Since winning the 1997 general election the Labour government has placed great faith in the use of area based intervention policies in order to address the persistent educational underachievement of children growing up in England’s poorest communities. This underachievement is a symptom of deeper structural inequalities. Diane Reay has effectively summed up both the class-based nature of the problem and the apparent failure of education policy to find a solution thus far:
Against a policy backdrop of continuous change and endless new initiatives it appears that in relation to social class the more things change the more they stay the same. Social class remains the one educational problem that comes back to haunt English education again and again and again; the area of educational inequality on which education policy has had virtually no impact.
Reay’s repetition of the word ‘again’ indicates the seemingly intractable nature of the problem. New Labour’s education policy, at least the elements concerned here, represent a return to the use of area based policy innovations to challenge the glaring inequalities of both opportunity and outcome inherent within the English education system. Education policy has changed its priorities over the last decade but targeted attacks on the causes of underachievement have been consistently present, from Education Action Zones (EAZs) to Children’s Centres. The ministerial foreword to the Children’s Plan 2007 acknowledges the government’s intention to strive for improved educational outcomes for children in these deprived areas. Ed Balls called for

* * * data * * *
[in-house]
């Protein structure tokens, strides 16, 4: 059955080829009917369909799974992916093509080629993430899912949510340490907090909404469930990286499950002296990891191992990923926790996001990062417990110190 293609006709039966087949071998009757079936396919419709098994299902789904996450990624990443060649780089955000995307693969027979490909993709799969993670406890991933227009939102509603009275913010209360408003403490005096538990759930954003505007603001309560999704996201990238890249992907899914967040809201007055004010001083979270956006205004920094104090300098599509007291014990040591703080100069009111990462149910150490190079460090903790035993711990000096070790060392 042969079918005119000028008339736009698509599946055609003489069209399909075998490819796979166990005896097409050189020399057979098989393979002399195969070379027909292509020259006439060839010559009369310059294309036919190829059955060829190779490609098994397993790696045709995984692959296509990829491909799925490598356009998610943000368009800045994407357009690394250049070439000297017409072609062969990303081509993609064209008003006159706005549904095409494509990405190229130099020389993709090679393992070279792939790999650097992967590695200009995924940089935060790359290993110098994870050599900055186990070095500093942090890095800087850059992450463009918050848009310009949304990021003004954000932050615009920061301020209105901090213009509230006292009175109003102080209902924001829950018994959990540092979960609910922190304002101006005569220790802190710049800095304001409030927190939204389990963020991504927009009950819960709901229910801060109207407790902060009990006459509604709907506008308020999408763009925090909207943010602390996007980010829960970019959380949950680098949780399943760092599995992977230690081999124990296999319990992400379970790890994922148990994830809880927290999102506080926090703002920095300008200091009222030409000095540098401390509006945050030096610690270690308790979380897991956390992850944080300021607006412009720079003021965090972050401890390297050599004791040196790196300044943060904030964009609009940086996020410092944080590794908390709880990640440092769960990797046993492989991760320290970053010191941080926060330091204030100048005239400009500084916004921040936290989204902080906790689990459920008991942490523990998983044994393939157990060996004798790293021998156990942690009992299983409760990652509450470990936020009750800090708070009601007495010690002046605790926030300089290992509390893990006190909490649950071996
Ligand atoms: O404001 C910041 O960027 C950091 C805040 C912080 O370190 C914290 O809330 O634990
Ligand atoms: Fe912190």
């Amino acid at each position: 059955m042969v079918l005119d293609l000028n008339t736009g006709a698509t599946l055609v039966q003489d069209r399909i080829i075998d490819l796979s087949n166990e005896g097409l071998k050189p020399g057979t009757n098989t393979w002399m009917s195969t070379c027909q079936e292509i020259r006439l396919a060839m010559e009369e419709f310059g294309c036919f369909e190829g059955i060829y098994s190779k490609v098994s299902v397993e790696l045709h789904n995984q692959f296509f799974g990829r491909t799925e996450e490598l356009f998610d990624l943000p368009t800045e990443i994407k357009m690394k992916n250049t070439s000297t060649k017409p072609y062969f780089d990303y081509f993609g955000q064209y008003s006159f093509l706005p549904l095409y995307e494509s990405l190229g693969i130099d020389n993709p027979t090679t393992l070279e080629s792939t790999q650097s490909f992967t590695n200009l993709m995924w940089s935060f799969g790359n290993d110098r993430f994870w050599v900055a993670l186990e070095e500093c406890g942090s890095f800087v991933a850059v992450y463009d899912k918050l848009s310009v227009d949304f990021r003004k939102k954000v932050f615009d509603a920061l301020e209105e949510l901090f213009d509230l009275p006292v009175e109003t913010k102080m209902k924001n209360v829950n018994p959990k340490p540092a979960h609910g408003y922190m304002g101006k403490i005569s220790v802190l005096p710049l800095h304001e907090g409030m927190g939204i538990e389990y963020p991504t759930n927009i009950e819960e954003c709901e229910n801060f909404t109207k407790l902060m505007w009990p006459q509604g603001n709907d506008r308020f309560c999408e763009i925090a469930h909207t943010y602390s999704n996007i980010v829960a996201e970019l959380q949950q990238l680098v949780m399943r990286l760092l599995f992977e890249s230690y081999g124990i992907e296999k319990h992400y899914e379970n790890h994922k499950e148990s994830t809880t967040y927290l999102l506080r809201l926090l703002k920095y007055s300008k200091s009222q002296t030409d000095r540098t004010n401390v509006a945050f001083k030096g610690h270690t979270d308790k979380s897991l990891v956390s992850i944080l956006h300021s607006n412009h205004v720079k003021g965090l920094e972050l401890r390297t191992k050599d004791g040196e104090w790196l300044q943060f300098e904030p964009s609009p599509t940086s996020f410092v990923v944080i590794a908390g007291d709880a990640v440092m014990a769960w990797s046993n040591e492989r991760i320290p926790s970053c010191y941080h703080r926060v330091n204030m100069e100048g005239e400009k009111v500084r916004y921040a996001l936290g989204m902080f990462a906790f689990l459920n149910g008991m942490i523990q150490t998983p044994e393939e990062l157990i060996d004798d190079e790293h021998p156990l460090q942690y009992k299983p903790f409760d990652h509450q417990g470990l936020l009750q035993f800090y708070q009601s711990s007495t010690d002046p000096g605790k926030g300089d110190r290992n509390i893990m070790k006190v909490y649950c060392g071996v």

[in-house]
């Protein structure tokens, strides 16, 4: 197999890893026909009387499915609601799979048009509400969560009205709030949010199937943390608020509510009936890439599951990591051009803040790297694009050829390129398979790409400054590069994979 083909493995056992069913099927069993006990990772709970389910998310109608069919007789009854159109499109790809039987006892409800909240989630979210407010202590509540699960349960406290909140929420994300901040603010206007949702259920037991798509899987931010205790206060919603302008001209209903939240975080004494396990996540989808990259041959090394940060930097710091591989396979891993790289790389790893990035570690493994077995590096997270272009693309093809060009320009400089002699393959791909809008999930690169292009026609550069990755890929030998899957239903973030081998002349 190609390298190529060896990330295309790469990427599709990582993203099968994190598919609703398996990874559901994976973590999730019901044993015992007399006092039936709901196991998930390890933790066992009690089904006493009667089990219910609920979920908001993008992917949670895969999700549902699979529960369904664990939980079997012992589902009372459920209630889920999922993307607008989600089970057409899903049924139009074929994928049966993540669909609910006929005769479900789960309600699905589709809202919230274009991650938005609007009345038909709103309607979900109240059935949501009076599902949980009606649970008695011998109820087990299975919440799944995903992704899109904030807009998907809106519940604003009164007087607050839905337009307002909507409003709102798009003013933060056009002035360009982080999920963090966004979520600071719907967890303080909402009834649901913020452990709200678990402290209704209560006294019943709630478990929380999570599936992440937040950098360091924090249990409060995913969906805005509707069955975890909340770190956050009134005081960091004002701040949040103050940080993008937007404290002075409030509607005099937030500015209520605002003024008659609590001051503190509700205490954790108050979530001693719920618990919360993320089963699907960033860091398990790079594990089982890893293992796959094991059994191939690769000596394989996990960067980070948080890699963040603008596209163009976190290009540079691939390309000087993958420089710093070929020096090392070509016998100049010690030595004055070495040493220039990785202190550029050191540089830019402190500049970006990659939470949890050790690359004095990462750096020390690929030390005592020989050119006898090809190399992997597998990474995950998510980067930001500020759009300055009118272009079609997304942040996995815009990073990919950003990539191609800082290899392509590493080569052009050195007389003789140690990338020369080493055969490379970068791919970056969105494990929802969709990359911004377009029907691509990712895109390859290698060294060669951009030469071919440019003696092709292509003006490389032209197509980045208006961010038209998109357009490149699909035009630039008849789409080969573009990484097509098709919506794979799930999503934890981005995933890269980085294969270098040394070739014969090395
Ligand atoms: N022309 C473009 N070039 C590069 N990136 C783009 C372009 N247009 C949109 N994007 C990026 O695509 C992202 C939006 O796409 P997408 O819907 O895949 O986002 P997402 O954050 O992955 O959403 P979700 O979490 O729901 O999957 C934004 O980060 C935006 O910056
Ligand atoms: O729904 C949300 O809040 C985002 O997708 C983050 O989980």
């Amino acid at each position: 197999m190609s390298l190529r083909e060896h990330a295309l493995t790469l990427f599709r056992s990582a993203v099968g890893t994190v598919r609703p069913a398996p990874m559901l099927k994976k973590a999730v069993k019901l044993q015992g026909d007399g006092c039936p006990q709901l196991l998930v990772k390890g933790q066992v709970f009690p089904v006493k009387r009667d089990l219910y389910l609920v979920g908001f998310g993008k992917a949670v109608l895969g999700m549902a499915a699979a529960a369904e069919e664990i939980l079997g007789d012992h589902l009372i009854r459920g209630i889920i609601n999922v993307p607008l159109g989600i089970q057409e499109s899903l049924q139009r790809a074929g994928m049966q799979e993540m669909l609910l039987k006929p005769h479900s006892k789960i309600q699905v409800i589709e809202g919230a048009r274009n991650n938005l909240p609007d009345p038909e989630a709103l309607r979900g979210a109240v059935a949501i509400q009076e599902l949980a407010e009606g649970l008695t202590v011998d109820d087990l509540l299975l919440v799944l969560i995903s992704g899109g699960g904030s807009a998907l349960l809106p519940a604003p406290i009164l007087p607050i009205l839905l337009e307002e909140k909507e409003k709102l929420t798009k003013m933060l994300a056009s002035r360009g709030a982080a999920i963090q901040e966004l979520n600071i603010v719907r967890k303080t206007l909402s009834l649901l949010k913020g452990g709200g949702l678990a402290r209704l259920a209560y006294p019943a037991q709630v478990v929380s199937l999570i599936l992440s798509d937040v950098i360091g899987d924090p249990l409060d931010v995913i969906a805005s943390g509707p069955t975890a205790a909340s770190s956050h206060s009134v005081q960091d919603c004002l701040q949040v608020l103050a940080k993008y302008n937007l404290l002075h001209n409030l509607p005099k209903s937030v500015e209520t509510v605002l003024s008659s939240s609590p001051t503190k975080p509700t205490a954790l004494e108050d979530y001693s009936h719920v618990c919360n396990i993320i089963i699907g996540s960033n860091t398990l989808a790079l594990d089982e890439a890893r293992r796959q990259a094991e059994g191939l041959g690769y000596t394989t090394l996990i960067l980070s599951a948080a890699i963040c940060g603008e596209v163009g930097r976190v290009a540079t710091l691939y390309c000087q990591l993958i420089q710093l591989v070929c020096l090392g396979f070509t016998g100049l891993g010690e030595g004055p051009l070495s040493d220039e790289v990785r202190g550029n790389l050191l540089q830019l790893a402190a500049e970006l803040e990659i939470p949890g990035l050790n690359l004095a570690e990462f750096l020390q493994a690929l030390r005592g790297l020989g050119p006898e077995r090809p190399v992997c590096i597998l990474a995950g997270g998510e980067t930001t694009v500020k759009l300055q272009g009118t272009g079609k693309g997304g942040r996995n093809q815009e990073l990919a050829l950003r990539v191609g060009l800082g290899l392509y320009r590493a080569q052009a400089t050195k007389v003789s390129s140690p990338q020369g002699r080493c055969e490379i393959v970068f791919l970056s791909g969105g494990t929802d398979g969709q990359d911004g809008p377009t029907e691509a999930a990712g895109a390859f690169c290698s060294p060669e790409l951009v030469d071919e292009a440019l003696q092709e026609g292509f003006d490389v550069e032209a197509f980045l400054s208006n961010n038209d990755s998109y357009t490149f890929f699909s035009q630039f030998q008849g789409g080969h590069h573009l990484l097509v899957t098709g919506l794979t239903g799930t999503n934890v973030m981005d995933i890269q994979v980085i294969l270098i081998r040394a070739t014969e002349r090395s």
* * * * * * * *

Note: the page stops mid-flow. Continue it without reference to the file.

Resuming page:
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a new role for schools at the centre of their communities, and more effective links between schools, the NHS and other children’s services so that together they can engage parents and tackle all the barriers to the learning, health and happiness of every child.
It remains to be seen whether this policy is successful. However, it is recognition that, as an educative force, the home and community are hugely important, and engaging parents using typical practices is not enough to enable them to maximize the positive impact they can have on their childrens’ educational performance. Government policy, in part, has been an attempt to generate new partnerships between schools and their community. Research suggests EAZs failed to have any impact on the problems identified because they were premised on ‘inadequate understanding’ of the complex processes of social injustice’. The new partnerships did not enhance democratic participation in ‘governance of the zones’ and failed to ‘influence in any significant way the content and organization of education provision in the zones.